Bone marrow transplant - Overview
Transplant - bone marrow; Stem cell transplant; Hematopoietic stem cell transplant; Reduced intensity, nonmyeloablative transplant; Mini transplant; Allogenic bone marrow transplant; Autologous bone marrow transplant; Umbilical cord blood transplant
Definition of Bone marrow transplant:
A bone marrow transplant is a procedure to replace damaged or destroyed bone marrow with healthy bone marrow stem cells.
Bone marrow is the soft, fatty tissue inside your bones. Stem cells are immature cells in the bone marrow that give rise to all of your blood cells.
There are three kinds of bone marrow transplants:
- Autologous bone marrow transplant: "Auto" means "self." Stem cells are removed from you before you receive high-dose chemotherapy or radiation treatment. After these treatments are done, your stems cells are put back in your body. This is called a "rescue" transplant.
- Allogeneic bone marrow transplant: "Allo" means "other." Stem cells are removed from another person, called a donor. Most times, the donor must have the same genetic makeup as the patient, so that their blood is a "match" to yours. Special blood tests are done to determine if a donor is a good match for you. A brother or sister is most likely to be a good match. However, sometimes parents, children, and other relatives may be good matches. Donors who are not related to the patient may be found through national bone marrow registries.
- Umbilical cord blood transplant: Stem cells are removed from a newborn baby's umbilical cord immediately after being born. The stem cells are stored until they are needed for a transplant. Umbilical cord blood cells are so immature, there is less of a concern that they will not match.
Before the transplant, chemotherapy, radiation, or both may be given. This may be done in two ways:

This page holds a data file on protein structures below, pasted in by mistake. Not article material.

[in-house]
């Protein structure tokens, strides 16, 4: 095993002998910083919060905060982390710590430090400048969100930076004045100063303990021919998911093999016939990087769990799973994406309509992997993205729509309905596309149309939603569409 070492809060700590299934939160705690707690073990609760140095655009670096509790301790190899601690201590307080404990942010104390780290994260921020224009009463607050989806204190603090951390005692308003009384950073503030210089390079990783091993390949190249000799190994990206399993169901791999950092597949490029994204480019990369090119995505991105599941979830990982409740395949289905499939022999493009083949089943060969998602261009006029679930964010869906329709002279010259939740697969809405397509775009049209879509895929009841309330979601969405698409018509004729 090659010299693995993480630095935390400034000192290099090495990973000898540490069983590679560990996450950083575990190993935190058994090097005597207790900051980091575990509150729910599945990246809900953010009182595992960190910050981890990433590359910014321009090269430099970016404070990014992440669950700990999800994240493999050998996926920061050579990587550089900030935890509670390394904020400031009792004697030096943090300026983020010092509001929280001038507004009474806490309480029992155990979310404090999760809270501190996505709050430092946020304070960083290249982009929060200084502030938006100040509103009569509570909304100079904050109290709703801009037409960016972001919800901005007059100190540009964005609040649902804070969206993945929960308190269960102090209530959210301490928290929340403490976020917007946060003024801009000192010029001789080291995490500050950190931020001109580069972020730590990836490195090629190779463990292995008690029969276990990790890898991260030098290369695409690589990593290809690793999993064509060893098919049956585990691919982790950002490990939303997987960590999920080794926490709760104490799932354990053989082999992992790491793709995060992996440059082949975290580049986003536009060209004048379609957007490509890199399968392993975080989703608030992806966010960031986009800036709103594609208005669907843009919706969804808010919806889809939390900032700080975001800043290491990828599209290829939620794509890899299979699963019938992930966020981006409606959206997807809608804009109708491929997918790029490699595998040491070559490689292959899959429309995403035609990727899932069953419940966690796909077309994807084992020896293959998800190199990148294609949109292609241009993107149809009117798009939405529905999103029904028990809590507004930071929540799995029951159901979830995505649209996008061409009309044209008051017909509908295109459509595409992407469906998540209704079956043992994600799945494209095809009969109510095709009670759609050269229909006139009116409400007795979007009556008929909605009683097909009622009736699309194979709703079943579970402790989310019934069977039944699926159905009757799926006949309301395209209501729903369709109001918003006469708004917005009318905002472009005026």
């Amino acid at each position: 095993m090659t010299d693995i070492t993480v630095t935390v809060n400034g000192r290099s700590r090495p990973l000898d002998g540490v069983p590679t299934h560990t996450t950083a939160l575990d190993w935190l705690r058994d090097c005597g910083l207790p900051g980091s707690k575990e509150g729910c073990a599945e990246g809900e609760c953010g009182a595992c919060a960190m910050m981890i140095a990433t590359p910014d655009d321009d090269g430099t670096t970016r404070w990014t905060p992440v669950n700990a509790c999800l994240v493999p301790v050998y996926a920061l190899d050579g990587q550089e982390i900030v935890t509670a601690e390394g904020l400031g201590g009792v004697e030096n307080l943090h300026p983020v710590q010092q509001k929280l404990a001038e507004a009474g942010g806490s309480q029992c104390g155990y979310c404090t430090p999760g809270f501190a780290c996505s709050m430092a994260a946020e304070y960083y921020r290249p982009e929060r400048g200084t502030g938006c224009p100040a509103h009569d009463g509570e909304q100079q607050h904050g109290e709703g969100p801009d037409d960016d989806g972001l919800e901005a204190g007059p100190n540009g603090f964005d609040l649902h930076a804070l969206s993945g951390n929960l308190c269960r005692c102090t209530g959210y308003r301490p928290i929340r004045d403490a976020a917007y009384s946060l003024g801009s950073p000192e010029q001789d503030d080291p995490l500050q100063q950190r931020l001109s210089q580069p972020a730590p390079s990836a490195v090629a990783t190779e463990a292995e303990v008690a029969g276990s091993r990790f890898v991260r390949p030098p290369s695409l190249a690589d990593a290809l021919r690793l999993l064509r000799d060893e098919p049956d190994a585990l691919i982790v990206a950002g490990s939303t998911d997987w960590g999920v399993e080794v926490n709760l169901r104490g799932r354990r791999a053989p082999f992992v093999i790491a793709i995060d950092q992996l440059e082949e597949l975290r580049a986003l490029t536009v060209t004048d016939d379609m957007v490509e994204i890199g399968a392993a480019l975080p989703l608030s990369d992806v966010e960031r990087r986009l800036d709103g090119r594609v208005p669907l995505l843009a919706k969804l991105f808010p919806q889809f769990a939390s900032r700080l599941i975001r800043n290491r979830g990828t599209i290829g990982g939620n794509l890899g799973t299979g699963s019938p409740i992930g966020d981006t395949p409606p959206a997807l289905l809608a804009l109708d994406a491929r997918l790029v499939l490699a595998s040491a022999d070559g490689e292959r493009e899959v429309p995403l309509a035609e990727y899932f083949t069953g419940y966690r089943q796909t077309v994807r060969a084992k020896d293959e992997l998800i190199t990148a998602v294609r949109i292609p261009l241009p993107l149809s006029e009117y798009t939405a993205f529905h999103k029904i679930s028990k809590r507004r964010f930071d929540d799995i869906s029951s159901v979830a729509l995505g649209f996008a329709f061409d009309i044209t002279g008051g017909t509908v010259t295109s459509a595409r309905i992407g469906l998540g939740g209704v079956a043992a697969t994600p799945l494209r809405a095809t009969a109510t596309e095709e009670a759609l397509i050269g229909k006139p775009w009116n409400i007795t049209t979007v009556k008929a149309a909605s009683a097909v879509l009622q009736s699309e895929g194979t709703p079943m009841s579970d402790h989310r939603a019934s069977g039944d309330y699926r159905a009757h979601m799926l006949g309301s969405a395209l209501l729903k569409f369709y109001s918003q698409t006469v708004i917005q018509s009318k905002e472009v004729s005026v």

- Ablative (myeloablative) treatment: High-dose chemotherapy, radiation, or both are given to kill any cancer cells. This allows new stem cells to grow in the bone marrow.
- Reduced intensity (nonmyeloablative) treatment, also called a mini transplant: Today, some patients are getting lower doses of chemotherapy and radiation before a bone marrow transplant.
A stem cell transplant is done after chemotherapy and radiation is complete. The stem cells are delivered into your bloodstream through a tube called a central venous catheter. The process is similar to getting a blood transfusion. The stem cells travel through the blood into the bone marrow. Usually, no surgery is required.
In many cases donor stem cells can be collected directly from the person's blood. Surgery is not needed. The donor will first receive injections for a few days.
Minor surgery may be needed to collect bone marrow and stem cells from a donor. This is called a bone marrow harvest. The surgery is done under general anesthesia, which means the donor will be asleep and pain-free during the procedure. The bone marrow is removed from the hip bones.
Why the Procedure Is Performed:
A bone marrow transplant replaces bone marrow that is either not working properly or has been destroyed (ablated) by chemotherapy or radiation.
Your doctor may recommend a bone marrow transplant if you have:
- Certain cancers, such as leukemia, lymphoma, and multiple myeloma
- A disease that affects the production of bone marrow cells, such as:
- Had chemotherapy that destroyed your bone marrow
- Reviewed last on: 3/17/2011
- Yi-Bin Chen, MD, Leukemia/Bone Marrow Transplant Program, Massachusetts General Hospital. Also reviewed by David Zieve, MD, MHA, Medical Director, A.D.A.M., Inc.
Bishop MR, Pavletic SZ. Hematopoietic stem cell transplantation. In: Abeloff MD, Armitage JO, Niederhuber JE, Kastan MB, McKena WG, eds. Clinical Oncology. 4th ed. Philadelphia, Pa: Elsevier Churchill Livingstone; 2008:chap 32.
Vose JM, Pavletic SZ. Hematopoietic stem cell transplantation. In: Goldman L, Ausiello D. Cecil Medicine. 23rd ed. Philadelphia, Pa: Saunders Elsevier; 2007:chap 184.
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